37. The method of claim 36 wherein the clock signals comprise a plurality of streams of data clock signals and a plurality of streams of edge clock signals, wherein the edge clock signals of each of the plurality of streams of edge clock signals are offset in phase in comparison to the data signals of the respective stream of data signals by a phase offset.
38. The method of claim 37 wherein sampling the plurality of streams of data signals in response to respective clock signals to generate a plurality of sets of samples of the data signals comprises generating data samples in response to respective data clock signals and generating edge samples in response to respective edge clock signals.
39. The method of claim 36 wherein transferring the plurality of difference values to a processor comprises outputting the plurality of difference values onto a bus coupled to the processor.
40. The method of claim 36 wherein adjusting the phase of each of the plurality of streams of clock signals that corresponds to a difference value exceeding the first threshold comprises outputting, for the each of the plurality of streams of clock signals, an updated phase control value from the processor to a corresponding one of a plurality of phase control registers.
41. The method of claim 36 wherein adjusting the phase of each of the plurality of streams of clock signals comprises adjusting the phase of each of the plurality of streams of clock signals in turn.
42. An integrated circuit device comprising:
a plurality of phase detecting circuits to receive a plurality of streams of data signals in parallel over a corresponding plurality of signaling links, the plurality of streams of data signals being free to be different from one another, the plurality of phase detecting circuits to generate a plurality of sets of phase error signals, each error signal of each respective set of phase error signals having a first state or a second state according to whether the corresponding data signal leads or lags the respective clock signal;
a plurality of difference generating circuits to generate a plurality of difference values, each of the difference values indicating a difference between a number of the phase error signals having the first state and a number of the phase error signals having the second state in each respective set of phase error signals; and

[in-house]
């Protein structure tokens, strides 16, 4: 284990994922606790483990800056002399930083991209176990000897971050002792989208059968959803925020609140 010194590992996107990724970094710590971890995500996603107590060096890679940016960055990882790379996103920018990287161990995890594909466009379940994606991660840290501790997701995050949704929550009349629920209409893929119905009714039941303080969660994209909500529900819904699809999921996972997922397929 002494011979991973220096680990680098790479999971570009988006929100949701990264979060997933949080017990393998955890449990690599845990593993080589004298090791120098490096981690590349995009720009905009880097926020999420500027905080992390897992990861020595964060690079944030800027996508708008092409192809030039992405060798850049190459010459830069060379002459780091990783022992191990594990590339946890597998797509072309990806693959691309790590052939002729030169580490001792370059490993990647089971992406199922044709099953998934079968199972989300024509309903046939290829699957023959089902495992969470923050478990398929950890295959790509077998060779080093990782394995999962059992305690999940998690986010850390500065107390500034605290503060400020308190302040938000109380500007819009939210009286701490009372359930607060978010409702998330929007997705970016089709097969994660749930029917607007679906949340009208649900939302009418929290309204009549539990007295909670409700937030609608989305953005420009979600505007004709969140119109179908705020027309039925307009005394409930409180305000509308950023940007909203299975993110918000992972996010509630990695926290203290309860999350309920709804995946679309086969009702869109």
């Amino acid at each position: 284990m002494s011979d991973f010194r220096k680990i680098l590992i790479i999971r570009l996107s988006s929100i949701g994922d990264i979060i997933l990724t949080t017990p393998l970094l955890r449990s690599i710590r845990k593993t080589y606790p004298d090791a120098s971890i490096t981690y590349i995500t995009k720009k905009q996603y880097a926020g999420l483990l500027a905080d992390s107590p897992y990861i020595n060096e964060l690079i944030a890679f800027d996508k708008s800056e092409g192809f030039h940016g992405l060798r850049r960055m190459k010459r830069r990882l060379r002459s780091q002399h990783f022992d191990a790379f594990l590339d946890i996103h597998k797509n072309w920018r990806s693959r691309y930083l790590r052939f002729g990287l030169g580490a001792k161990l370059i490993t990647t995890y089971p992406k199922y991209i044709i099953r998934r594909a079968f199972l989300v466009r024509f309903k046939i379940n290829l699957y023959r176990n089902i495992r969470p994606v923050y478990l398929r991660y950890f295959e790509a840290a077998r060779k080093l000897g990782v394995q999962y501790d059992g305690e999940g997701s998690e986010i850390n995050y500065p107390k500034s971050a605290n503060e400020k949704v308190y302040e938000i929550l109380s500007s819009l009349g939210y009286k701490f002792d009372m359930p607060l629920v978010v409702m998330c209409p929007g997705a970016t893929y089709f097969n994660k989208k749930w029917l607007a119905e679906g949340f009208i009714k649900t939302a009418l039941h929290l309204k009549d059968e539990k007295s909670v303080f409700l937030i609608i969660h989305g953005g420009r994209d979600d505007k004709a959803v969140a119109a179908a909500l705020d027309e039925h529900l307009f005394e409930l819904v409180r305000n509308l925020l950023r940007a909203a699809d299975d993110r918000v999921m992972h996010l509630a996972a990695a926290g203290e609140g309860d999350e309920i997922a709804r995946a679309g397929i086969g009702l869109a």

a processor coupled to receive the plurality of difference values from the plurality of difference generating circuits, the processor being programmed to determine if each of the difference values exceeds a first threshold and to adjust a phase of each of the clock signals corresponding to a difference value exceeding the first threshold, the phase adjusted at a rate that is slower than a bitrate represented by the data signals.
43. The integrated circuit device of claim 42 further comprising a plurality of sampling circuits to generate a plurality sets of samples of data signals, wherein the plurality sets of samples of data signals comprise of data samples in response to transitions of respective data clock signals and edge samples in response to transitions of respective edge clock signals.
44. The integrated circuit device of claim 42 wherein the plurality of phase detecting circuits comprise compare circuits to compare the plurality of sets of data samples and the respective plurality sets of edge samples to generate the plurality sets of phase error signals.
45. A method of operation within a clock-data recovery (CDR) system, the method comprising:
pre-setting a mode select value to select either processor-control mode or processor-bypass mode;
generating phase error signals having a first state or a second state according to whether a first clock signal leads or lags transitions of a data signal;
generating a difference value that indicates a difference between a number of the phase error signals having the first state and a number of the phase error signals having the second state;
if the processor-control mode is selected, transferring the difference value to a processor in response to at least one enable signal from the processor, wherein the processor compares the difference value with a first threshold and updates a phase control value to adjust the phase of the first clock signal if the difference value exceeds the first threshold; and
if the processor-bypass mode is selected, transferring the difference value to a phase interpolator to adjust the phase of the first clock signal.
46. An integrated circuit device comprising:
a mode-select storage element to store a mode-select value, the mode-select value indicating either a processor-control mode or a processor-bypass mode;
a phase detecting circuit to generate phase error signals having a first state or a second state according to whether a first clock signal leads or lags transitions of a data signal;
a dual-mode phase counter operating in either a saturating mode or a modulo-count mode depending on whether the mode-select value indicates the processor-control mode or the processor-bypass mode, respectively;
wherein the dual-mode phase counter operating in the saturating mode generates a difference value that indicates a difference between a number of the phase error signals having the first state and a number of the phase error signals having the second state, and transfers the difference value to a processor in response to at least one enable signal from the processor, wherein the processor compares the difference value with a first threshold and updates a phase control value to adjust the phase of the first clock signal if the difference value exceeds the first threshold;
wherein the dual-mode phase counter operating in the modulo-count mode transfers a number of most significant bits of a phase count within the dual-mode phase counter to a phase interpolator to adjust the phase of the first clock signal.
Description
FIELD OF THE INVENTION

The present invention relates to the field of high-speed signaling.